In this video, we’re going to use Adobe Lightroom and Photoshop to show you how to process this editorial portrait from start to finish. This is the second video in a two-part series of the conceptualization, lighting, shooting, and editing of this editorial Doctor’s portrait. If you missed the previous video, we covered how we used the Profoto B10 Plus to create the image we’re editing. You can watch the full-length editing tutorial below and download the exercise files as well!
In part one, we explained how we conceptualized, lit, and shot this series of editorial portraits for my client who needed images for a medical publication. Make sure you download the free exercise files before watching the video to follow along with me as I edit through these images.
Now that you’ve imported the exercise files into Lightroom, let’s dive into the step-by-step process of editing this composite portrait.
1. Process the Image in Lightroom
You should have three images imported into Lightroom, the final lit image, and two plate shots. The middle shot, where it’s lit and we have our subject’s expression, is what we essentially want our final image to look like however, we need to composite out the light stand (hence the plate shots). Using our Visual Flow Presets we are able to dial-in the base look, a starting place for the edit. These presets are designed based on lighting conditions so for this image we are using the Hard Light preset from our Modern Pack. This gives us a classic and true-to-color edit without heavily impacting skin tones, color in the scene, and overall shadows/highlights. The Hard Light preset will pull the highlights a bit while raising the shadows. We can see that the overall image has gotten brighter this tone curve is designed to brighten and add contrast back on a statistically sampled basis so what on a statistically sampled basis.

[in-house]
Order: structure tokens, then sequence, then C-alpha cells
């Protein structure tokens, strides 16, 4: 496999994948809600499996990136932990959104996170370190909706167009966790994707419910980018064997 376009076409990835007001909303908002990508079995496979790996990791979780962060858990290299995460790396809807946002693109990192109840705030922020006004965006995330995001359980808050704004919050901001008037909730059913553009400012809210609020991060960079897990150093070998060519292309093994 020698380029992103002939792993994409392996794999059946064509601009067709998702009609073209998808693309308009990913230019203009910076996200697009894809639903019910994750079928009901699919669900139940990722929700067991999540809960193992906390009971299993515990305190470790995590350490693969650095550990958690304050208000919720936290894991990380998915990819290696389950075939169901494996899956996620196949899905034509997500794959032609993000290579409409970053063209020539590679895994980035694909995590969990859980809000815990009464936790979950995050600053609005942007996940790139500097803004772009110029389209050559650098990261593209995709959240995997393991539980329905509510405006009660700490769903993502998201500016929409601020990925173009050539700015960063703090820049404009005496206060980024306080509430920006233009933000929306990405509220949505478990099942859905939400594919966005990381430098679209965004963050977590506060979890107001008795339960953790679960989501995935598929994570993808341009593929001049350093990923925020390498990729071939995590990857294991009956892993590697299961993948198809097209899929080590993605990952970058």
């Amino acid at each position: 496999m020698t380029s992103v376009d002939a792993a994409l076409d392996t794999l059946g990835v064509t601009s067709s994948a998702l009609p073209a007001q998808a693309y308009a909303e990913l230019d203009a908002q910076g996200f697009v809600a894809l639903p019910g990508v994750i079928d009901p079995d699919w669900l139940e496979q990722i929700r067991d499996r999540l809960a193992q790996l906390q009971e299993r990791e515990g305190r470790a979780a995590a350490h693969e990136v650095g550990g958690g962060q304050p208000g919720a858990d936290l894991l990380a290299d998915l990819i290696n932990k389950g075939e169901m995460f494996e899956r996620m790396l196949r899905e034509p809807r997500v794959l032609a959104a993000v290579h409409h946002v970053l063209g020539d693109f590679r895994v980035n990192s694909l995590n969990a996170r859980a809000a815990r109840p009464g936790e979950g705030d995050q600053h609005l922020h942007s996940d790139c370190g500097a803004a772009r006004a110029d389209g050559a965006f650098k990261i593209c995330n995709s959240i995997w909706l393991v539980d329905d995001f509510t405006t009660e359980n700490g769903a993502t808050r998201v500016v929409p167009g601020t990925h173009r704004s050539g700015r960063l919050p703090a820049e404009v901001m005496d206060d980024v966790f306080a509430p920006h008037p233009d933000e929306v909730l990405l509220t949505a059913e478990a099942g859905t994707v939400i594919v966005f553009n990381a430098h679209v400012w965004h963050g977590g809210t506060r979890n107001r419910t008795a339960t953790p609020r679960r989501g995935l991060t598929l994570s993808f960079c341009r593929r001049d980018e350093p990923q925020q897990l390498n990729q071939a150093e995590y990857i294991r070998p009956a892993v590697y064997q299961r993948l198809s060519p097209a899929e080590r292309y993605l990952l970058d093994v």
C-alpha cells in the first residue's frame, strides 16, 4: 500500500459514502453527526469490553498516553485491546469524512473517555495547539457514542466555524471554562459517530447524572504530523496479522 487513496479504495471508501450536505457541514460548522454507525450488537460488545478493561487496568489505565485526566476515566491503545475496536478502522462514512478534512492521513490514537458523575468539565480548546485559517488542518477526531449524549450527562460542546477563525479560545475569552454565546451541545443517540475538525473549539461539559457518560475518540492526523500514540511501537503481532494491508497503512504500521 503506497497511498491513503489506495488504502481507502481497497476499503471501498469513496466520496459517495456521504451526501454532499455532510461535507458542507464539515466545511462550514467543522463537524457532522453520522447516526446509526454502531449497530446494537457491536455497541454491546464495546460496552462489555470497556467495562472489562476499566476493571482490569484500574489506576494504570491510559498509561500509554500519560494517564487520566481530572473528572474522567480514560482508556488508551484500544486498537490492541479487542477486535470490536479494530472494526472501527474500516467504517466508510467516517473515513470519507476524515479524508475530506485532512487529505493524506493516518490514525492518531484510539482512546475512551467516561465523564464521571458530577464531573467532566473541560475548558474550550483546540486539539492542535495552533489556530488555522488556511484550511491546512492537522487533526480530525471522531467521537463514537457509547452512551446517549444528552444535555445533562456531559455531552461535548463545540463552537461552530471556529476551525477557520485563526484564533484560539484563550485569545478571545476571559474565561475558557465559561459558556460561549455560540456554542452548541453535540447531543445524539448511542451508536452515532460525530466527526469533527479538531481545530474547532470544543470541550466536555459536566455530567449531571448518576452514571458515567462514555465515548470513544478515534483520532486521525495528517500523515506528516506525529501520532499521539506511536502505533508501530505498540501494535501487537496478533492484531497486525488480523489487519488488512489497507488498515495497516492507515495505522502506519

Next, I’m using the Visual Flow Retouching Toolkit to add a -.50 Exposure Radial Burn directly into the center of the image to draw the attention into my subject and burn the edges of the frame a bit. Applying that same logic, I then added a -.50 Exposure Graduated Filter from the top of the image down to the subject’s head. Once we have reached a final edit, we batch process all three images with the same Develop settings.
2. Composite Image in Photoshop
Select all three images and right-click to ‘Open as Layers in Photoshop’. Now all three of these images have been processed identically, Photoshop will open them and automatically stack them into layers which saves us a whole bunch of time instead of having to manually copy and paste these images on top of each other. To be more organized, you can rename the layers as ‘dark plate’, ‘bright plate’, and ‘key image’. Auto-align the layers (even if the camera is on a tripod, this will help the composite process) and then create a layer mask on the dark plate image to paint out the light stand. Dodge and burn the image in Photoshop and that’s it! Watch the video for more shortcuts in Photoshop to help you save time while editing.
You can pull the images back into Lightroom for any fine-tuning if needed. I applied the same Develop preset used on the key image at the beginning to a series of images from the set and here is a look at the final before and after:
If you’re looking for more tips and tutorials for editing in Lightroom make sure to check out our Mastering Lightroom course in SLR Lounge Premium where we use our Visual Flow Presets in action to show you just how easy editing in Lightroom can be.
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